My earliest memories of writing are poems.
My mother claims she was so proud of me when, at a very young age, I wrote a story that was slightly nonsensical but did have a beginning, middle, and end. But my first real memory of putting words together is sitting at our computer (in the 80s! My parents were on the ball!), typing up a poem I had written for my second-grade class.
In second grade, I went to a magnet elementary school and I had the most amazing teacher ever. She didn’t believe in homework. My creative spirit thrived in her classroom.
It was an assignment, that poem, and I recall it was about the wind flowing through a house. I’m certain I remember that much from rereading it many times; a copy exists in my scrapbook at my grandparents’ house.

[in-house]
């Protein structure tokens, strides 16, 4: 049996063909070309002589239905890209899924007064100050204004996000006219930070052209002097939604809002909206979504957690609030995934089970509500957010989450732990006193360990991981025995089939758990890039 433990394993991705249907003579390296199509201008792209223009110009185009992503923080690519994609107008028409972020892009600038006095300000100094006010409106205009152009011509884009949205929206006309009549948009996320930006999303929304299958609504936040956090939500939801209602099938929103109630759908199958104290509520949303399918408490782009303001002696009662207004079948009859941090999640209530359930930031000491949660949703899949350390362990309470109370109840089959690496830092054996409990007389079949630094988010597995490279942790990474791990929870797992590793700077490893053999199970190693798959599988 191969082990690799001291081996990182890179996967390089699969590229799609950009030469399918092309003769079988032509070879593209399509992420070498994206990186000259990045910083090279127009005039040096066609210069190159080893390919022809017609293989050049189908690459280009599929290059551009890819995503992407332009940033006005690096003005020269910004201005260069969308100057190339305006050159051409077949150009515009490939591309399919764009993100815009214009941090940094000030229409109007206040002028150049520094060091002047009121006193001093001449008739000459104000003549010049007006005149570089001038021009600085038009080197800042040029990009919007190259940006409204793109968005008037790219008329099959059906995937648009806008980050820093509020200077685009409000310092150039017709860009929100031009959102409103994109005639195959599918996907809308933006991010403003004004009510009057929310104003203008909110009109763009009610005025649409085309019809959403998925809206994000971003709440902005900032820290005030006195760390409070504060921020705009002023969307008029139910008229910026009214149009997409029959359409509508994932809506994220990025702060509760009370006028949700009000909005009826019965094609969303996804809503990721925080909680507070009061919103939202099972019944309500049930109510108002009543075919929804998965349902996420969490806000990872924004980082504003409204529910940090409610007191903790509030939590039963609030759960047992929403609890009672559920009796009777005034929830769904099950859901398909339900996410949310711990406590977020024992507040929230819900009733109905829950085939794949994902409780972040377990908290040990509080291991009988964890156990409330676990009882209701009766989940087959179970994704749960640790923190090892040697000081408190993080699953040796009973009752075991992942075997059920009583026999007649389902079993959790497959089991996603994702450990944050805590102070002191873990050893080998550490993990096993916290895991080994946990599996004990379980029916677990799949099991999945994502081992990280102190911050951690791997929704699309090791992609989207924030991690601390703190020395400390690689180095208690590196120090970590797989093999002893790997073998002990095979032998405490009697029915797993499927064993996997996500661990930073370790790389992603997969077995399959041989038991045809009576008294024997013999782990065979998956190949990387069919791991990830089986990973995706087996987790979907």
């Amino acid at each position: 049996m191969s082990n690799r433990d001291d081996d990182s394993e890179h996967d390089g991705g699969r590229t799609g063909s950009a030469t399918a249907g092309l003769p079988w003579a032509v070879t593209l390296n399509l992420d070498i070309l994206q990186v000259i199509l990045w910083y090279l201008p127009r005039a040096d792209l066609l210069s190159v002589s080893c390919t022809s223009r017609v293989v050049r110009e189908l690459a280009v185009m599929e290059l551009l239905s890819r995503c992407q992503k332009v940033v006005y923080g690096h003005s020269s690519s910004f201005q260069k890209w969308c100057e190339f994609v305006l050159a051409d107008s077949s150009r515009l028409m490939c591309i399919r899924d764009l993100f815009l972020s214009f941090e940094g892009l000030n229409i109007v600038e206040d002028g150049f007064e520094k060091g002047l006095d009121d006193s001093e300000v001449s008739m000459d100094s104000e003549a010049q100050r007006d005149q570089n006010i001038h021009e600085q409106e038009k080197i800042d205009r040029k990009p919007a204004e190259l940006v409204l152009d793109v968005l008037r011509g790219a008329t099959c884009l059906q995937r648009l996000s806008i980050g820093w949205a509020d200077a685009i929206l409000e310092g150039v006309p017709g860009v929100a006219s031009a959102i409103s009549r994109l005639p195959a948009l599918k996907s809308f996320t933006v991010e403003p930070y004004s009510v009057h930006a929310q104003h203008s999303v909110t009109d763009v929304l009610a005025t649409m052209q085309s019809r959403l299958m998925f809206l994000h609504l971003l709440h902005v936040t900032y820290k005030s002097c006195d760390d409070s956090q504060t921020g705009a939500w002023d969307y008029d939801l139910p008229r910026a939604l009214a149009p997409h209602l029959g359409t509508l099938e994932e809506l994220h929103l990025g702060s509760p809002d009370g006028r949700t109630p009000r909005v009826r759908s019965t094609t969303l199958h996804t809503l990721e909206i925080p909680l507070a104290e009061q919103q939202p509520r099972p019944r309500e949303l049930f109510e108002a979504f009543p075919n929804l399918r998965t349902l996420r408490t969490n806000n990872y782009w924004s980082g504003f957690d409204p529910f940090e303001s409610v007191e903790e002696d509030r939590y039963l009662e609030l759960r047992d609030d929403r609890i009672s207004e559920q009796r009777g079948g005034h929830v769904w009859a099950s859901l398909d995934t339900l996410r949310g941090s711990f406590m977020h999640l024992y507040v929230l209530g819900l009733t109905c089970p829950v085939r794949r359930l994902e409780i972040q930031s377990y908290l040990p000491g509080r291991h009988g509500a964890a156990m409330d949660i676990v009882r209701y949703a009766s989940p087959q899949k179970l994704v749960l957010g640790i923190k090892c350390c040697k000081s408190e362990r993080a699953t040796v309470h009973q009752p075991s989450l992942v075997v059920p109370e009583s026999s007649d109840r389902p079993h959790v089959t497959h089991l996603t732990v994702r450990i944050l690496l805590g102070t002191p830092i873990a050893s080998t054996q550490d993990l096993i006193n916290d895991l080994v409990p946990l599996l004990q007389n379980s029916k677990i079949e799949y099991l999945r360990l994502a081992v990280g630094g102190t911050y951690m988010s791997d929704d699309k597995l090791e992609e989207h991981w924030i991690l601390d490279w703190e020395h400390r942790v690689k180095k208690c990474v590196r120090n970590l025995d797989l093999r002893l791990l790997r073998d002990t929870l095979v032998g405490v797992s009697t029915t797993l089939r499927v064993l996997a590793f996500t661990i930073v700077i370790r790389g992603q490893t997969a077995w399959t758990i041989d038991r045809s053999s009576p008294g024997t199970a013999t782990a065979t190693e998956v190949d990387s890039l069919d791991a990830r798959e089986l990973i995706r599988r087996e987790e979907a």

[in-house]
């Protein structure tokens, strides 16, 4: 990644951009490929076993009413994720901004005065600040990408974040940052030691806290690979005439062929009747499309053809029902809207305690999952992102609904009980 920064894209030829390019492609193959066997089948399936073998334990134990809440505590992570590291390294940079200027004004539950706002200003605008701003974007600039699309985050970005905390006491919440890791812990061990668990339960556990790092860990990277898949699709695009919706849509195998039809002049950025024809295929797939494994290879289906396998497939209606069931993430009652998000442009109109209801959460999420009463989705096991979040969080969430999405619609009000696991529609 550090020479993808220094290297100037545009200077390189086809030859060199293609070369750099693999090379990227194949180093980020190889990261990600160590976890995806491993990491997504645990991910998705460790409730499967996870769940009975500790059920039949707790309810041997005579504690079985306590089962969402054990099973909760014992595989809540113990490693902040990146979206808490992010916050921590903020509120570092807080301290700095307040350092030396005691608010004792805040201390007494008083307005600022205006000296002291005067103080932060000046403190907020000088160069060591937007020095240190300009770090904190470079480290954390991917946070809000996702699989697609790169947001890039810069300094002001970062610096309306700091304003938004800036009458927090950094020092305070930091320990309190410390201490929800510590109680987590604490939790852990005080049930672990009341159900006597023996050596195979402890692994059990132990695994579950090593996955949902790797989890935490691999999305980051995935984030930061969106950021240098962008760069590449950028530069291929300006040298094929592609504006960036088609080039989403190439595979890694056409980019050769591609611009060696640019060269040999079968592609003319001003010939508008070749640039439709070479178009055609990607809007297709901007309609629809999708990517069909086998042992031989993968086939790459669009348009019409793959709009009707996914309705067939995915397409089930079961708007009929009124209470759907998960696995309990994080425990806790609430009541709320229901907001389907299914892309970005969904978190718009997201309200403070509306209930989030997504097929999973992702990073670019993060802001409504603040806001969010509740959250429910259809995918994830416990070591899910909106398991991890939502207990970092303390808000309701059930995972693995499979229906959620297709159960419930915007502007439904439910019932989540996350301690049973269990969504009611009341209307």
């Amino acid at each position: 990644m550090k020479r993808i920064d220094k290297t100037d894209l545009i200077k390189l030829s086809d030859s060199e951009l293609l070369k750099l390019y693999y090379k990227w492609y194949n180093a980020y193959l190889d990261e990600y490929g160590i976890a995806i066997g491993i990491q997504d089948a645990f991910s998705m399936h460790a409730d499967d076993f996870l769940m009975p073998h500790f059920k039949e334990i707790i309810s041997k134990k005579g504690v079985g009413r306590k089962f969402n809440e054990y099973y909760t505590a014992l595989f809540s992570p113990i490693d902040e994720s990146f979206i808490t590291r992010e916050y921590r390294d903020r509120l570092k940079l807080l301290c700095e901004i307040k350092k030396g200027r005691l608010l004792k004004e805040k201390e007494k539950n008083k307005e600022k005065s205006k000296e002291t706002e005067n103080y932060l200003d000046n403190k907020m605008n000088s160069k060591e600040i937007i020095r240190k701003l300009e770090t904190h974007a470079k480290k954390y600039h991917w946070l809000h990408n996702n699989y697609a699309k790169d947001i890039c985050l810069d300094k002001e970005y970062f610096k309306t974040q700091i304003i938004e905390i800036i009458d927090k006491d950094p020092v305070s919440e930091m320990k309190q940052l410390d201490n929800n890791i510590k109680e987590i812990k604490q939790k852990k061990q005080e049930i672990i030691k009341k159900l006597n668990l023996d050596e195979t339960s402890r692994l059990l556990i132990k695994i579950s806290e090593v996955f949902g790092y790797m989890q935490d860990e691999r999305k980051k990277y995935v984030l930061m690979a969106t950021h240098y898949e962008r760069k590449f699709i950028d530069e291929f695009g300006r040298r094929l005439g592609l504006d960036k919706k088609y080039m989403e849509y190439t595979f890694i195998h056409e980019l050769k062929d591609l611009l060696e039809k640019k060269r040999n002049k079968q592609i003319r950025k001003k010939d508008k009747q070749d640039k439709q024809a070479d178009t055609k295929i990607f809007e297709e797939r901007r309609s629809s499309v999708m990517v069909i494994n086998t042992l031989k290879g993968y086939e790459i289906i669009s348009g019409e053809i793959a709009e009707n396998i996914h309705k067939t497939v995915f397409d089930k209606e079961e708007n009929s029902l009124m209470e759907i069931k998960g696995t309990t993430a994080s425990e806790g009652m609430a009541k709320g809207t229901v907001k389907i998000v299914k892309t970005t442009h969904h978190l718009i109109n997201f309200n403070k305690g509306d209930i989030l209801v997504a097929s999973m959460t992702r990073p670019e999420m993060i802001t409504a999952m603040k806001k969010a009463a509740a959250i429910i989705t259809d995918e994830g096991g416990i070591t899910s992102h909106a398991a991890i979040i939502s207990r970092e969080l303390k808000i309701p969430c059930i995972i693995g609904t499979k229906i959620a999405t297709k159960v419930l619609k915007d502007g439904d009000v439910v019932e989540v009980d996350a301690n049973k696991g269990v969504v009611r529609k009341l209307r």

Mom and Dad were so proud that we printed out many of those copies on dot-matrix reams, and relatives received the same faded-gray-ink on paper as Mrs. Hilliard.
In fourth grade, I tackled limericks. My wallpaper-bound book was the only piece of nonfiction in my class. A cross librarian helped me figure out the Dewey Decimal number for it while the rest of the students unshelved every book in the school library.
The limericks are pathetically awful, but my teacher – my most-beloved teacher of all time, Mrs. Titus – poured accolades on me for taking a chance.
I wrote many volumes of fiction during my childhood, including Hanson sagas and a series of stories about little girls named after flowers that I told and retold to my little sister in the car.
But these short poems are the firsts, the beginnings, the earliest times I was called “writer.” The etches on my heart speak poetry.